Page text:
When he started condemning a friend who came out of the closet, Timothy Kurek decided to walk a mile in her shoes instead.
Growing up in my legalistic Baptist church, homosexuality was a sin. There were hosts of benign sins that a good Baptist girl like myself could commit on a daily basis, but none of those sins were as grievous as homosexuality, which ranked higher on the “You’re Going to Hell” list even higher than “back-slidden”, an Atheist, or a Democrat.
Timothy Kurek grew up in this same environment. He too was told over and over as a child that these people were sinking to revolting levels in their lives and were perversions and abominations before God. He accepted those beliefs until one of his close friends came out of the closet to him. He pushed her away “like any good Christian should because of her sin”, but he knew something deep down inside something was wrong.
He said that for the first time in his life, he heard a small voice questioning those beliefs he grew up with. After thinking about his friend and realizing that his heart told him that this woman was not abominable, he knew he needed to get rid of his prejudices. As he put it, he needed to “shock it out of himself.”
So what did he do? There’s an idiom that says “Don’t judge a person before you’ve walked a mile in their shoes.” In order to awaken compassion and cast off his condescending attitude, he decided to pose as a gay man for a year to try to understand the community that he had written off for so many years.
This is the basis of his new book due out in October, which is tentatively untitled. The book chronicles his coming out to everyone in his life, his experiences in the LGBT scene in Nashville, the incredible people he met, and how this year as a gay man changed his life and understanding of people.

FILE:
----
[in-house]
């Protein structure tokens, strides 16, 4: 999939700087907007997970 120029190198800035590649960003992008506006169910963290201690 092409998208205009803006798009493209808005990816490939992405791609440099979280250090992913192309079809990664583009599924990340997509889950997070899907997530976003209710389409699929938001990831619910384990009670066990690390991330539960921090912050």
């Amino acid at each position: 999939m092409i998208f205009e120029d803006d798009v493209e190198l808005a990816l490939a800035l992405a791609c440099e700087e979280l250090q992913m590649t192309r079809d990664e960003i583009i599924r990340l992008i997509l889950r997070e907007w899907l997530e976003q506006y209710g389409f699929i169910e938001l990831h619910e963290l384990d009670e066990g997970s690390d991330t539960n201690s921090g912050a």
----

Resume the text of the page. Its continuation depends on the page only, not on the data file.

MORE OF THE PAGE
In my opinion, sometimes in life there is a great need for translators: people who we trust that experience things and come back and tell us in our language what they experienced. I know Timothy personally and I truly believe that is what he is ultimately trying to do with this book. I think there is a specific audience who close their ears to the LGBT community when they talk about their pain, so someone like him plays a specific role in translating those experiences. He is able to break through traditional walls and bring the message of pain, suffering, and rejection to the people who often perpetrate it. This important because we often don’t understand other people’s pain until we experience a slice of it for ourselves.
Timothy is quick to remind everyone that he cannot fully understand the pain that the LGBTQ community experiences because he is not actually gay, but he has done his best to get as close to the heart of that community to help tell their story.
What do you think? Are his efforts towards understanding someone else’s journey honorable and worthwhile? If you are a member of the LGBT community, are you appreciative of someone risking everything to understand even a shade of your pain, or do you feel differently about it?
If you appreciate what he is doing and want to contribute, he is currently raising funds to pay for a good PR person to handle the recent burst of attention.
To see Timothy explain his book and reasons in his own words, view the book trailer.
Photo credit: “Jesus in Drag” book trailer, used with permission.